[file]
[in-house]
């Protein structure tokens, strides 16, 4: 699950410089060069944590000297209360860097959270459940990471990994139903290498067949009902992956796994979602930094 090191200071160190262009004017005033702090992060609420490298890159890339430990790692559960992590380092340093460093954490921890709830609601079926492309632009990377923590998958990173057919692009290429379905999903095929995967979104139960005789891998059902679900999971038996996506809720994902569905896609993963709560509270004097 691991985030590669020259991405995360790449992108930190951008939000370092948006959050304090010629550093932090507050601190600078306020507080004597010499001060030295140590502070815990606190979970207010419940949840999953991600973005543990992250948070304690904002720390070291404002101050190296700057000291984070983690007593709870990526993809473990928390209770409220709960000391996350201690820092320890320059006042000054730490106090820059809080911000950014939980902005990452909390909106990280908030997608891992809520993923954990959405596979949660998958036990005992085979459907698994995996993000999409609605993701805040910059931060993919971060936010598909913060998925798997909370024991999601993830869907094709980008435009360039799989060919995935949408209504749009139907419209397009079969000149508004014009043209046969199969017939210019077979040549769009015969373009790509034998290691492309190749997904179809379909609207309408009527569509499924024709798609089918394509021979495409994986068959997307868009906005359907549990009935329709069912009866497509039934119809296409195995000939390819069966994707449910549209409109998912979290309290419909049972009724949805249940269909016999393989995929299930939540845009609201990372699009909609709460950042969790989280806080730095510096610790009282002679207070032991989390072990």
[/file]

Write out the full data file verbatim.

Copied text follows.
[in-house]
């Protein structure tokens, strides 16, 4: 699950410089060069944590000297209360860097959270459940990471990994139903290498067949009902992956796994979602930094 090191200071160190262009004017005033702090992060609420490298890159890339430990790692559960992590380092340093460093954490921890709830609601079926492309632009990377923590998958990173057919692009290429379905999903095929995967979104139960005789891998059902679900999971038996996506809720994902569905896609993963709560509270004097 691991985030590669020259991405995360790449992108930190951008939000370092948006959050304090010629550093932090507050601190600078306020507080004597010499001060030295140590502070815990606190979970207010419940949840999953991600973005543990992250948070304690904002720390070291404002101050190296700057000291984070983690007593709870990526993809473990928390209770409220709960000391996350201690820092320890320059006042000054730490106090820059809080911000950014939980902005990452909390909106990280908030997608891992809520993923954990959405596979949660998958036990005992085979459907698994995996993000999409609605993701805040910059931060993919971060936010598909913060998925798997909370024991999601993830869907094709980008435009360039799989060919995935949408209504749009139907419209397009079969000149508004014009043209046969199969017939210019077979040549769009015969373009790509034998290691492309190749997904179809379909609207309408009527569509499924024709798609089918394509021979495409994986068959997307868009906005359907549990009935329709069912009866497509039934119809296409195995000939390819069966994707449910549209409109998912979290309290419909049972009724949805249940269909016999393989995929299930939540845009609201990372699009909609709460950042969790989280806080730095510096610790009282002679207070032991989390072990």